Edward Kopp – PCIP / Phoenix Dental IT
Phoenix Dental I.T. was very pleased with the turn-out at the WRDC 2017! It was a joy meeting so many fine Dental Industry Professionals. We are certainly looking forward to attending next year’s conference in Glendale!
One of Phoenix Dental IT’s key goals at the convention was to show the ability of a Citrix Solution to render images not only on a practice’s efficiently no only and a local network but even when remotely connected. In order to accomplish this we remotely connected (using a 4G Cellphone Hotspot!) to a Carestream™ Server and displayed X-Rays and 3D Volumes for visitors to the booth. This illustrated the clear image display as well as the ability to manipulate and rotate 3D Images efficiently, even on a slower remote connection when your network is properly configured and installed.
We set up this demo in a “real-world” manner. This included using a low-cost ASUS All-In-One thin client and we deployed the Two-Factor Authentication (2FA) process required by both HIPAA and PCI-SSC.
A surprising outcome was the number of visitors to our booth that asked “why are you looking at your cell-phone?” when we were connecting to the Demo. We explained that we were getting the “second factor” required for 2-Factor Authentication.
Two-Factor Authentication is a simple concept. It is something that you can and should do right away (in both the practice’s procedures and for any sensitive connectivity you do in your personal life such as online banking.) The Basics: In order to remotely log in you need to provide 2 of 3 things.
Something You Know – This would be your User Name and Password
Something You Have – This can be a USB “KEY” or a randomly generated code (most common) that is provided when you remotely connect to the network. The easiest way to do this is to set up an application on your phone to receive SMS Messages or otherwise provide a randomly generated one-time code such as Google Authenticator TM.
Something You Are – This involves biometrics such as fingerprints, retinal scans, etc. Certainly more involved.
“Am I using Two Factor Authentication Now?” – If you are able to remotely connect to your network with just a username and password, you are NOT using 2FA.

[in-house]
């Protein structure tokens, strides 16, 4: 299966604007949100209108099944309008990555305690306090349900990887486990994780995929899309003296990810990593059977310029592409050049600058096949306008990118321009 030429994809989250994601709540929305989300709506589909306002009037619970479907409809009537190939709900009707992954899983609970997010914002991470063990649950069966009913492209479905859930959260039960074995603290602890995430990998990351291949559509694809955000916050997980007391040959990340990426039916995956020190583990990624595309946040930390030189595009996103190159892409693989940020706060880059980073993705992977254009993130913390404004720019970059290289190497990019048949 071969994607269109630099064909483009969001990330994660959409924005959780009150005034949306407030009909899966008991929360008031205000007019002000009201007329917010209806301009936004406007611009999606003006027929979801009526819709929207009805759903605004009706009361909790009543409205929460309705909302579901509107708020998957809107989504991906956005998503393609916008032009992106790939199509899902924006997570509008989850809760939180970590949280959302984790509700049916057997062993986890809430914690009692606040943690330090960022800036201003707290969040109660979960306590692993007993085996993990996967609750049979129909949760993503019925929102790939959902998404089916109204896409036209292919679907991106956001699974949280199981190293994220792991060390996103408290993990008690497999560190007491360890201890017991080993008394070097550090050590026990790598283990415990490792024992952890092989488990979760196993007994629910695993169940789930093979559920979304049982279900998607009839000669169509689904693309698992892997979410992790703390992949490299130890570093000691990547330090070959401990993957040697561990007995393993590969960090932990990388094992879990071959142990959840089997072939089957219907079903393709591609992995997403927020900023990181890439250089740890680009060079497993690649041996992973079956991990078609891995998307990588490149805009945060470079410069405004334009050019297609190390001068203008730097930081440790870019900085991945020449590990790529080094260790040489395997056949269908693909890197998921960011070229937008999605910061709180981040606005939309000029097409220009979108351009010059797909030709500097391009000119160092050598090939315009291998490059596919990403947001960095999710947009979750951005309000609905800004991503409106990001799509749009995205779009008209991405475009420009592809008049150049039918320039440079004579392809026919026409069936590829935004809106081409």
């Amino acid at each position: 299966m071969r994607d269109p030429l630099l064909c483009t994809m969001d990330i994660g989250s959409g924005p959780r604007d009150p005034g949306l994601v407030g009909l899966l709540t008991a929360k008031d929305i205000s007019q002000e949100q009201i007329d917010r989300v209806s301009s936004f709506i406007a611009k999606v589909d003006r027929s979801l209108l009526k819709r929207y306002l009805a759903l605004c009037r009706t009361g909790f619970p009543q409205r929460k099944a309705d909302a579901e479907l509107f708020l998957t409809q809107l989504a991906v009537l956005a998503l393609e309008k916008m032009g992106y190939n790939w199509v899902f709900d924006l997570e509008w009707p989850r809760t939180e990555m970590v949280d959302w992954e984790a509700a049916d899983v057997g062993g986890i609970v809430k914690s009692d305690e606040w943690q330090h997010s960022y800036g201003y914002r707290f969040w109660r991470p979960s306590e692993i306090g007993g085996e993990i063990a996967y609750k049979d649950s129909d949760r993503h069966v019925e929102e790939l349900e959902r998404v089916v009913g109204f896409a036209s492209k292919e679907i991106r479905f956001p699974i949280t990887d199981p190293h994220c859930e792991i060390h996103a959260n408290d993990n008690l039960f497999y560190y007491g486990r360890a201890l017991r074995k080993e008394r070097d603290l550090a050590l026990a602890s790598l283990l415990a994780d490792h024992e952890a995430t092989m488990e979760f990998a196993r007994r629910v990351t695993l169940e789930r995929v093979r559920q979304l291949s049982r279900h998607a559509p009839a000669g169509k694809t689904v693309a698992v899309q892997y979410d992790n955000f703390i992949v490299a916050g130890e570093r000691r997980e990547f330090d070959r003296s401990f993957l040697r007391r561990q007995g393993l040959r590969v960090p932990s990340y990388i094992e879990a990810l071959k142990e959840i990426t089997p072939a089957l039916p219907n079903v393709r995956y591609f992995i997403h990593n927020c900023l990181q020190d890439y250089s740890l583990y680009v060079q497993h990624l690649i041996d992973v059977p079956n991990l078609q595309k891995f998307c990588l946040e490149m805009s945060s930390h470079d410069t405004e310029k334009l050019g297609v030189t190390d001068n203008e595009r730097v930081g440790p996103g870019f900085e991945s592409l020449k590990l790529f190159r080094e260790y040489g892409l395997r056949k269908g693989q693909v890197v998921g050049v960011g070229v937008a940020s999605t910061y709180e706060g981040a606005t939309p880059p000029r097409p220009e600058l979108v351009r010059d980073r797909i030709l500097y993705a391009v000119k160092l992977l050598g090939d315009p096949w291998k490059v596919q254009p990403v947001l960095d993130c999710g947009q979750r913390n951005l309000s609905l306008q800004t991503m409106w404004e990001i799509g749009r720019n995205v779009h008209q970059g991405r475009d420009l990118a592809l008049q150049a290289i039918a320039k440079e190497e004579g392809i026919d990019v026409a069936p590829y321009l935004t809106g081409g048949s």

If you are required to provide a second item to remotely connect beyond your username & password, such as a text message received on your phone or perhaps you are required to connect a USB Key to the computer you are using, then you may currently be using 2FA.
“How hard is it to install 2FA?” – Not as hard as you might think. Depending on you network’s configuration you may be able to make the necessary changes with the equipment and software that you currently have with the minor addition of a service such as Google Authenticator TM / SMS Passcode TM.
Popular remote access applications such as LogMeIn TM and GoToMyPC TM now provide the option to activate 2FA. YOU must make sure 2FA is activated for every remote user’s account! (These programs provide a second layer of verification by sending a random code to the user’s cell phone via text-message or phone call.)
“If the random code is sent to the same device I use to connect, is that 2FA?” – There is no benefit to this type of setup. If a malicious individual has gained access to your laptop and is able to receive the 2nd Factor for remote connection, it defeats the purpose. This would not meet the requirements of 2FA.
“Will every user at the practice need to enter a random passcode?” – 2FA is a requirement for remotely connecting to your network and is not required when you are physically at the practice and connected to the network. Adding 2FA features does not impact the way your on-site users login.
The time to add 2FA is now! Not using 2FA puts your network and patient data at risk.
Protect you practice’s Operational Remote Access Link Health!